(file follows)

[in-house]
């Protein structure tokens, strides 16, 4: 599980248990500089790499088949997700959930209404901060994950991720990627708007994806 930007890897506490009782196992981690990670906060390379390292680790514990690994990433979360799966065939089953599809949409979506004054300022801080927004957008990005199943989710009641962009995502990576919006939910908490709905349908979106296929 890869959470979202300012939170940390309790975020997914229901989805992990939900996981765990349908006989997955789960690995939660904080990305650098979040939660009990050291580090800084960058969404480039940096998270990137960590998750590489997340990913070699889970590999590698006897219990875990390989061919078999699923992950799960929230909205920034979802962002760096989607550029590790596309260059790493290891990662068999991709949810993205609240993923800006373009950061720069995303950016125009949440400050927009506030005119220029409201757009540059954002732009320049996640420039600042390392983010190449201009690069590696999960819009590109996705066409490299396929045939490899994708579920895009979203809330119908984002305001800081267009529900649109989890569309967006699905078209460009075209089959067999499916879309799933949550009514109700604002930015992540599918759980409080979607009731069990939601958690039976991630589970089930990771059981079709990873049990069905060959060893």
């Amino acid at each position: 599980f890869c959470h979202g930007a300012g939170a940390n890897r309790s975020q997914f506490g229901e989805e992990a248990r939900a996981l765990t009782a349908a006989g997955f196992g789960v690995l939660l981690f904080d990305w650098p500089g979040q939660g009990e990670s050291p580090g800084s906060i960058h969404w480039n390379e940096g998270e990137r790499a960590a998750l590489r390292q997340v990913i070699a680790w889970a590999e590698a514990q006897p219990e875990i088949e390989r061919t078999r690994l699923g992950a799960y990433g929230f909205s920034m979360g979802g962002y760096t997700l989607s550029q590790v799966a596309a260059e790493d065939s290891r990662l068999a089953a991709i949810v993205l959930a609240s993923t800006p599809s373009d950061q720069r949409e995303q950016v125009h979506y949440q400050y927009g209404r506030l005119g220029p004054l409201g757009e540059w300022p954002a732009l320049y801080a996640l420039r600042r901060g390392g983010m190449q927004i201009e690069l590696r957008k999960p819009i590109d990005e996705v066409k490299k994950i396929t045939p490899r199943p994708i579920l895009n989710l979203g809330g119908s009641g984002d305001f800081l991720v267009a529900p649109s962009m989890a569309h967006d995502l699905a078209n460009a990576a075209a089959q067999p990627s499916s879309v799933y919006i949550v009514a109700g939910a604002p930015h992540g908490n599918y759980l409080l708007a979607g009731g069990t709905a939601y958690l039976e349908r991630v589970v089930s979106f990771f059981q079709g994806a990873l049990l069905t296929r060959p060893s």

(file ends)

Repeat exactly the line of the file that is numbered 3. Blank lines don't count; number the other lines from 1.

């Amino acid at each position: 599980f890869c959470h979202g930007a300012g939170a940390n890897r309790s975020q997914f506490g229901e989805e992990a248990r939900a996981l765990t009782a349908a006989g997955f196992g789960v690995l939660l981690f904080d990305w650098p500089g979040q939660g009990e990670s050291p580090g800084s906060i960058h969404w480039n390379e940096g998270e990137r790499a960590a998750l590489r390292q997340v990913i070699a680790w889970a590999e590698a514990q006897p219990e875990i088949e390989r061919t078999r690994l699923g992950a799960y990433g929230f909205s920034m979360g979802g962002y760096t997700l989607s550029q590790v799966a596309a260059e790493d065939s290891r990662l068999a089953a991709i949810v993205l959930a609240s993923t800006p599809s373009d950061q720069r949409e995303q950016v125009h979506y949440q400050y927009g209404r506030l005119g220029p004054l409201g757009e540059w300022p954002a732009l320049y801080a996640l420039r600042r901060g390392g983010m190449q927004i201009e690069l590696r957008k999960p819009i590109d990005e996705v066409k490299k994950i396929t045939p490899r199943p994708i579920l895009n989710l979203g809330g119908s009641g984002d305001f800081l991720v267009a529900p649109s962009m989890a569309h967006d995502l699905a078209n460009a990576a075209a089959q067999p990627s499916s879309v799933y919006i949550v009514a109700g939910a604002p930015h992540g908490n599918y759980l409080l708007a979607g009731g069990t709905a939601y958690l039976e349908r991630v589970v089930s979106f990771f059981q079709g994806a990873l049990l069905t296929r060959p060893s």